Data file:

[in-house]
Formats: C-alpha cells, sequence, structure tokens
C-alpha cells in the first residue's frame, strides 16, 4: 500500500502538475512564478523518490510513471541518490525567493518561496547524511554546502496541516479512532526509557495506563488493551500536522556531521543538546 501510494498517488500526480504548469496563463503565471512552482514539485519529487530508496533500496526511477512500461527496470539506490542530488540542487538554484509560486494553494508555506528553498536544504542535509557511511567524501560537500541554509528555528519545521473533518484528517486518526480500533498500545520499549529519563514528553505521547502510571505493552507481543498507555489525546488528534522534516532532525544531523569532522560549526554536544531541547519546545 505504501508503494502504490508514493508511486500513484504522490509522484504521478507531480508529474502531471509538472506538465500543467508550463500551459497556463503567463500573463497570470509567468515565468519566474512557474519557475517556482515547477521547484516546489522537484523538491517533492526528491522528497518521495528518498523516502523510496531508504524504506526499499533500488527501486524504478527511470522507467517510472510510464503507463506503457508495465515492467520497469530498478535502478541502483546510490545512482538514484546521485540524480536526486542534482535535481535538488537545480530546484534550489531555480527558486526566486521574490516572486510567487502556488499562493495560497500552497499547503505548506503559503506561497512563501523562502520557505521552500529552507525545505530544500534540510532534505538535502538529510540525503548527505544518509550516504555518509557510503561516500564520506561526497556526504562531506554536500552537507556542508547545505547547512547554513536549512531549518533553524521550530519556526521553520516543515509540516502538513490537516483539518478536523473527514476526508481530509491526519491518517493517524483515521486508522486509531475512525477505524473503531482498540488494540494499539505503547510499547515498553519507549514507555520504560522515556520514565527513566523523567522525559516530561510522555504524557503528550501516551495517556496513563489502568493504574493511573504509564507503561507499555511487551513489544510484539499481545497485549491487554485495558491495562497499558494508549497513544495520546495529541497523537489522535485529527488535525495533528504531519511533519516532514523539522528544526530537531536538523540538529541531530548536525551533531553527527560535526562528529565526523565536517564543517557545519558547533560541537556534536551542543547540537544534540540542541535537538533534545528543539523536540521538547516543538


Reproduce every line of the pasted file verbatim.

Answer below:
[in-house]
Formats: C-alpha cells, sequence, structure tokens
C-alpha cells in the first residue's frame, strides 16, 4: 500500500502538475512564478523518490510513471541518490525567493518561496547524511554546502496541516479512532526509557495506563488493551500536522556531521543538546 501510494498517488500526480504548469496563463503565471512552482514539485519529487530508496533500496526511477512500461527496470539506490542530488540542487538554484509560486494553494508555506528553498536544504542535509557511511567524501560537500541554509528555528519545521473533518484528517486518526480500533498500545520499549529519563514528553505521547502510571505493552507481543498507555489525546488528534522534516532532525544531523569532522560549526554536544531541547519546545 505504501508503494502504490508514493508511486500513484504522490509522484504521478507531480508529474502531471509538472506538465500543467508550463500551459497556463503567463500573463497570470509567468515565468519566474512557474519557475517556482515547477521547484516546489522537484523538491517533492526528491522528497518521495528518498523516502523510496531508504524504506526499499533500488527501486524504478527511470522507467517510472510510464503507463506503457508495465515492467520497469530498478535502478541502483546510490545512482538514484546521485540524480536526486542534482535535481535538488537545480530546484534550489531555480527558486526566486521574490516572486510567487502556488499562493495560497500552497499547503505548506503559503506561497512563501523562502520557505521552500529552507525545505530544500534540510532534505538535502538529510540525503548527505544518509550516504555518509557510503561516500564520506561526497556526504562531506554536500552537507556542508547545505547547512547554513536549512531549518533553524521550530519556526521553520516543515509540516502538513490537516483539518478536523473527514476526508481530509491526519491518517493517524483515521486508522486509531475512525477505524473503531482498540488494540494499539505503547510499547515498553519507549514507555520504560522515556520514565527513566523523567522525559516530561510522555504524557503528550501516551495517556496513563489502568493504574493511573504509564507503561507499555511487551513489544510484539499481545497485549491487554485495558491495562497499558494508549497513544495520546495529541497523537489522535485529527488535525495533528504531519511533519516532514523539522528544526530537531536538523540538529541531530548536525551533531553527527560535526562528529565526523565536517564543517557545519558547533560541537556534536551542543547540537544534540540542541535537538533534545528543539523536540521538547516543538